This is another installment covering TSMC’s very popular Open Innovation Platform event (OIP), held on August 25. This event presents a diverse and high-impact series of presentations describing how TSMC’s vast ecosystem collaborates with each other and with TSMC. The topic at hand was full of superlatives, which isn’t surprising when Cerebras and Analog Bits talk about how they effect collaboration on the largest and most powerful AI chip in the world.
The presentation began with Dhiraj Mallick. vice president engineering and business development at Cerebras Systems. Dhiraj introduced Cerebras as an exciting AI systems startup with a mission to transform the landscape of compute by accelerating a new class of workloads like AI orders of magnitude over today’s state-of-the-art. Dhiraj discussed the challenges of tasks such as deep learning training. He explained that compute requirements for these types of workloads have increased 300,000-fold over the past eight years. This equates to a doubling every 3.4 months. Those who follow Moore’s Law will realize how significant this acceleration is.
To address this problem, Cerebras has built the world’s largest processor. The statistics of this chip, pictured above, are mind-boggling. The chip is over 46,000 mm2 in size, equivalent to about 60 reticle-limited chips. It contains 400,000 cores, all fully programmable and optimized for deep learning and sparse linear algebra. The chip contains 18 GB on-chip SRAM with unprecedented memory bandwidth and a mesh system for core-to-core communication capable of 100 Pb/s. When you are collaborating on the largest and most powerful AI chip in the world, everything is record-breaking.
Dihraj went on to discuss the challenges of power integrity with a design like this. He explained that hundreds of thousands of independent cores on a single piece of silicon result in dynamic current surges causing die voltages to exceed functional limits. System performance consequences can include catastrophic failures. The approach Cerebras chose to address this challenge was to use an analog glitch detection circuit from Analog Bits. These devices have a real-time response and 840 of them were distributed over the Cerbras wafer-scale chip. Dihraj explained a significant advantage of the Analog Bits IP was its ability to detect anomalies with much higher bandwidth than digital approaches, resulting in true real-time identification of power integrity events. The benefits of the Analog Bits solution can be summarized as follows:
- High-precision, real-time power supply monitoring IP exceeding 5pVs sensitivity
- Fully integrated analog macro that interfaces to a digital SoC environment
- Highly user programmable for trigger voltages, depth of glitch, time-span of glitches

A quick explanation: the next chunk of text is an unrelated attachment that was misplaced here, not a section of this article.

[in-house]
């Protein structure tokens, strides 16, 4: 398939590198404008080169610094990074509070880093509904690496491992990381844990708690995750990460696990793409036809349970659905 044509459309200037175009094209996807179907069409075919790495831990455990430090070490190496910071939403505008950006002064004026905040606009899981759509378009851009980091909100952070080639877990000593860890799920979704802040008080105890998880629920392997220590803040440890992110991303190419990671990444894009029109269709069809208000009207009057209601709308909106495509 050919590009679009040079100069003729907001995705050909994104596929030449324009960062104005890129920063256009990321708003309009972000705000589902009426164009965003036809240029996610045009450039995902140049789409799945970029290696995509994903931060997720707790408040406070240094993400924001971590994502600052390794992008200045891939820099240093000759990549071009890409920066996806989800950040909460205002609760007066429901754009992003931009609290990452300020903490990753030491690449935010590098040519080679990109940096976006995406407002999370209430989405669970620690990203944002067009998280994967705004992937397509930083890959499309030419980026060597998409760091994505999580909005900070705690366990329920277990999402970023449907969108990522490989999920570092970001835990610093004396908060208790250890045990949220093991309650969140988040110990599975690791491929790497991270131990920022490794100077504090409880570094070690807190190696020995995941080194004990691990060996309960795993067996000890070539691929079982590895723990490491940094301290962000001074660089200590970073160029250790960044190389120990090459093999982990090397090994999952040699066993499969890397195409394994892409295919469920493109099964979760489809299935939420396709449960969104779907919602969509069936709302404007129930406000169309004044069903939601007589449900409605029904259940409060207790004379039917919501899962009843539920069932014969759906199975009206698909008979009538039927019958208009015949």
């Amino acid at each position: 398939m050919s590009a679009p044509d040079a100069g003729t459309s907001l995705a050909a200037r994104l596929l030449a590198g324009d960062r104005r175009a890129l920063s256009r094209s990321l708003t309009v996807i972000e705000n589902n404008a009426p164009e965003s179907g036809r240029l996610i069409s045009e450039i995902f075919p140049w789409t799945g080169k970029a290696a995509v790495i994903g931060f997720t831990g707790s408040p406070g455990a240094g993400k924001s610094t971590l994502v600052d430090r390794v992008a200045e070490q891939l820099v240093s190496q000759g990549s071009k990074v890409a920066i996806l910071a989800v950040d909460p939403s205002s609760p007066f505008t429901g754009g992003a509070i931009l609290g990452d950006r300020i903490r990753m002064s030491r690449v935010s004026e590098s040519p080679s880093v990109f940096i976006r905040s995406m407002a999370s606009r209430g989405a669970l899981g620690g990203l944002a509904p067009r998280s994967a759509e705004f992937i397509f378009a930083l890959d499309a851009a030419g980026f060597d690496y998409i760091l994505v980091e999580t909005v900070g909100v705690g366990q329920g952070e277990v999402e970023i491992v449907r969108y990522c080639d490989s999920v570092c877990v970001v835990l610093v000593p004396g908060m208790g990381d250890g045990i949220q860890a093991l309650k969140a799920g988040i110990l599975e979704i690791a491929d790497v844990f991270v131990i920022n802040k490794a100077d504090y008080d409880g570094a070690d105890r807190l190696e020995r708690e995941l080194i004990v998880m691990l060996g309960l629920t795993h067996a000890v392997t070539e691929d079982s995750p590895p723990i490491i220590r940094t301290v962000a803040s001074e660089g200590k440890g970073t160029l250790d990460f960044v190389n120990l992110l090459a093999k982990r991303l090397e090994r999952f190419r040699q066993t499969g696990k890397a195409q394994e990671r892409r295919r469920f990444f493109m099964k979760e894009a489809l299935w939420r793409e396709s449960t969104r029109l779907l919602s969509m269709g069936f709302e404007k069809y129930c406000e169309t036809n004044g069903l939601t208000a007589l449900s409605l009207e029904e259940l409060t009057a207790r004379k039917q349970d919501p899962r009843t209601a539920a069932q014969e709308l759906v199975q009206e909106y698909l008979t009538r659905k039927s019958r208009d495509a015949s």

- The ability to monitor multiple thresholds simultaneously, providing a wealth of data to optimize the instantaneous current spike suppression and overall effectiveness
Dihraj then introduced Mahesh Tirupattur, executive vice president at Analog Bits to cover more details about Analog Bits IP and collaboration with TSMC. Mahesh began with an overview of the various Analog Bits IP that address clocking, I/O, sensing and serial communication. He explained that Analog Bits takes a system view of problem solving. The figure below summarizes their offerings.
Mahesh then focused on the company’s sensor technology. Their on-die PVT sensor monitors voltage, temperature and process in one block. An integrated power on reset monitor is also available, as well as a power supply glitch detector. This last block was developed in collaboration with their customers, including Cerebras. It measures voltage spikes as well as voltage drops. This block has some unique features, as summarized below:
- Integrated voltage reference for precision stand-alone operation
- Easy to integrate with no additional components or special power requirements
- Easy to use and configure
- Cascadable for up to 4 additional glitch detection channels
- Independent programming available for glitch detection levels
- Low power
- Implemented with Analog Bits’ proprietary architecture
- Requires no additional on-chip macros, minimizing power consumption
Mahesh then elaborated on more of the unique capabilities of the glitch detector IP. He then provided silicon results of five corner lots at extreme voltage conditions, both trimmed and untrimmed. Regarding the roadmap, the glitch detector IP is silicon-proven in TSMC’s 7FF process, with N5 available in Q3-2020 and N3 available in Q1-2021. In addition, Analog Bits is working on a system power supply detection macro in TSMC N5. This IP provides synchronous detection with latched outputs. It also offers a programmable droop detection level. It will be available in Q3-2020.
Mahesh closed with some comments about the collaboration between TSMC and Analog Bits, which dates back to 2004. Several test chips have been done as a result of this collaboration. He described an N7 test chip done last year that included 5 corner split lots, with exhaustive characterization reports available and IP 9000 certification. Mahesh concluded with some corporate background on Analog Bits, as summarized below. The collaboration between Cerebras and Analog Bits to create the largest and most powerful AI chip in the world was quite impressive. To learn more, visit the Analog Bits website.
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